I. The Policy
The Madison Public Library Collection Development Policy provides a framework for the growth and development of collections in support of the Library’s mission to “promote lifelong learning by creating welcoming spaces that offer collections and services to inform, inspire, enrich, and entertain.”
It is the Library’s goal to provide a diverse Madison community with library materials that reflect a wide range of views, expressions, opinions and interests. Specific acquisitions may include items that may be unorthodox or unpopular with the majority or controversial in nature. The Library’s acquisition of these items does not constitute endorsement of their content but rather makes available its expression.
The Library provides free access to materials in a number of formats (print, media and electronic) to all customers. Library users make their own choices as to what they will use based on individual interests and concerns. Madison Public Library supports the right of each family to decide which items are appropriate for use by their children. Responsibility for a child’s use of library materials lies with his or her parent or guardian. Madison Public Library adheres to the principles of intellectual freedom, adopted by the American Library Association, as expressed in the Library Bill of Rights and the Freedom to Read and Freedom to View Statements.
II. About the Library and Its Community
Madison is a city with a unique culture. It’s home to a world-class university, a growing bio-tech industry, the seat of state government, and a growing and increasingly diverse population—culturally, linguistically and ethnically. Madison is a highly educated community and people in Madison make good use of their public libraries. Still, challenges remain. Families in poverty are a concern—43% of children in the public schools qualify for free lunch. The number of people whose first language is not English and the issues of early literacy and school readiness require targeted public library collections and services.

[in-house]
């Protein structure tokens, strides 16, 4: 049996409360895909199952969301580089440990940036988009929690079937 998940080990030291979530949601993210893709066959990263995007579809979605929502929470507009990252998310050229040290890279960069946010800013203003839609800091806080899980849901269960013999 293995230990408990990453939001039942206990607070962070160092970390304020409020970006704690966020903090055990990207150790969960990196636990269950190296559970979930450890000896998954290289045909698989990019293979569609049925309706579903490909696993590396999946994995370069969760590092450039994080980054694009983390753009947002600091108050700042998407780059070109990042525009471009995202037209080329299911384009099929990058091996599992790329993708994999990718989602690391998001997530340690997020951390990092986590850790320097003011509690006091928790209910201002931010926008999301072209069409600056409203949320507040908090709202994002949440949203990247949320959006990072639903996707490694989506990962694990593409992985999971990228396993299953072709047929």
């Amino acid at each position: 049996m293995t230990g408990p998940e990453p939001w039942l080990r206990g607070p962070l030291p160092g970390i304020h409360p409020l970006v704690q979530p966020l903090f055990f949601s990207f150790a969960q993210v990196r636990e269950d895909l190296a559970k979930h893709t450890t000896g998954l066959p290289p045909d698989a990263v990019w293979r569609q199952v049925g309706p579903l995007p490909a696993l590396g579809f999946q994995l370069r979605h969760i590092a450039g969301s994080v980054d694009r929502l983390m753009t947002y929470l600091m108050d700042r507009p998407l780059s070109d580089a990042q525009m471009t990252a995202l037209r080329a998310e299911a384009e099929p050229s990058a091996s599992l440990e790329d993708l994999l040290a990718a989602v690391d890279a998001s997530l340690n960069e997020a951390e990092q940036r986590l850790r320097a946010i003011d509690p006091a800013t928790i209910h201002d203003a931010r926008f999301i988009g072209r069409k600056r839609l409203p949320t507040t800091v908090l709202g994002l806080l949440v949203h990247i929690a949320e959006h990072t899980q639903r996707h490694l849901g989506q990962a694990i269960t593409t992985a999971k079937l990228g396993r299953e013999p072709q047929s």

The Madison Public Library consists of a Central Library, eight branches and a mobile library service. As well as serving the needs and interests of people who live and work downtown, the Central Library provides extensive, in-depth collections and centralized support for library services throughout the City. The Central Library is also the resource library for all public libraries in the seven-county South Central Library System, all of which have access to the more than 500,000 general, specialized and historic items in its collection. The branch libraries provide collections and a full range of services to the people in their immediately adjacent neighborhoods; they also attract substantial use from a larger geographical area, to a greater or lesser degree, depending on their unique circumstances of site, convenience and access.
III. The Collection
Madison Public Library’s collection of approximately one million books and other media provides a wide range of literary, cultural, educational, informational and recreational materials for people of all ages. Collections include popular and in-demand materials as well as special formats, such as large print books, government documents, foreign language materials, test and study guides, financial, tax and business information, company and telephone directories, school and career information, consumer, health and medical information. In addition, the Local Materials Collection preserves and documents the history of Madison and Dane County and provides a broad scope of information about local news, events and businesses.
The variety of formats collected include:
- Print: books, documents, magazines, newspapers, pamphlets, and maps.
- Audiovisual Media: videos on DVD and tape, books on CD and tape, music on compact disc.
- Electronic Media: databases, software, electronic books, downloadable audio books, videos and music. The library also provides access to the Internet. Selected Internet sites are cataloged and linked to the Library’s website.
- Other: multimedia kits, microforms, framed art prints, educational toys, devices for the visually impaired, and selected audiovisual equipment.
IV. Criteria for Selection